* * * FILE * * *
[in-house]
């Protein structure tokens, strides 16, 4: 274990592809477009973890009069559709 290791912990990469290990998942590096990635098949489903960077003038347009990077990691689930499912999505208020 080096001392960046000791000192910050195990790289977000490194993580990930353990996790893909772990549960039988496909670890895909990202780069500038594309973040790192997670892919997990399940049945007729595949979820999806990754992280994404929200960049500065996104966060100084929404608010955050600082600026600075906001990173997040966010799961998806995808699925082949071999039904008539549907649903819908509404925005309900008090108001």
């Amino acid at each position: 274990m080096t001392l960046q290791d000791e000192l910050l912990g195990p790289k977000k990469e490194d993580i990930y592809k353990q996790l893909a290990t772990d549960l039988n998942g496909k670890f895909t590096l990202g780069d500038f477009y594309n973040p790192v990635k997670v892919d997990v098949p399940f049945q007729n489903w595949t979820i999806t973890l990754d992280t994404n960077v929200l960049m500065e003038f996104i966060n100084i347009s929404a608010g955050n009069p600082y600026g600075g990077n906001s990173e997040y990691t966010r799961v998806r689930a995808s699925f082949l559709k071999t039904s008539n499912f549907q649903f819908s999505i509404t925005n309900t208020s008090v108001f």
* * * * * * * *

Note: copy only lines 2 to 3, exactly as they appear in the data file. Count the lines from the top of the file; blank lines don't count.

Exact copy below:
């Protein structure tokens, strides 16, 4: 274990592809477009973890009069559709 290791912990990469290990998942590096990635098949489903960077003038347009990077990691689930499912999505208020 080096001392960046000791000192910050195990790289977000490194993580990930353990996790893909772990549960039988496909670890895909990202780069500038594309973040790192997670892919997990399940049945007729595949979820999806990754992280994404929200960049500065996104966060100084929404608010955050600082600026600075906001990173997040966010799961998806995808699925082949071999039904008539549907649903819908509404925005309900008090108001």
């Amino acid at each position: 274990m080096t001392l960046q290791d000791e000192l910050l912990g195990p790289k977000k990469e490194d993580i990930y592809k353990q996790l893909a290990t772990d549960l039988n998942g496909k670890f895909t590096l990202g780069d500038f477009y594309n973040p790192v990635k997670v892919d997990v098949p399940f049945q007729n489903w595949t979820i999806t973890l990754d992280t994404n960077v929200l960049m500065e003038f996104i966060n100084i347009s929404a608010g955050n009069p600082y600026g600075g990077n906001s990173e997040y990691t966010r799961v998806r689930a995808s699925f082949l559709k071999t039904s008539n499912f549907q649903f819908s999505i509404t925005n309900t208020s008090v108001f």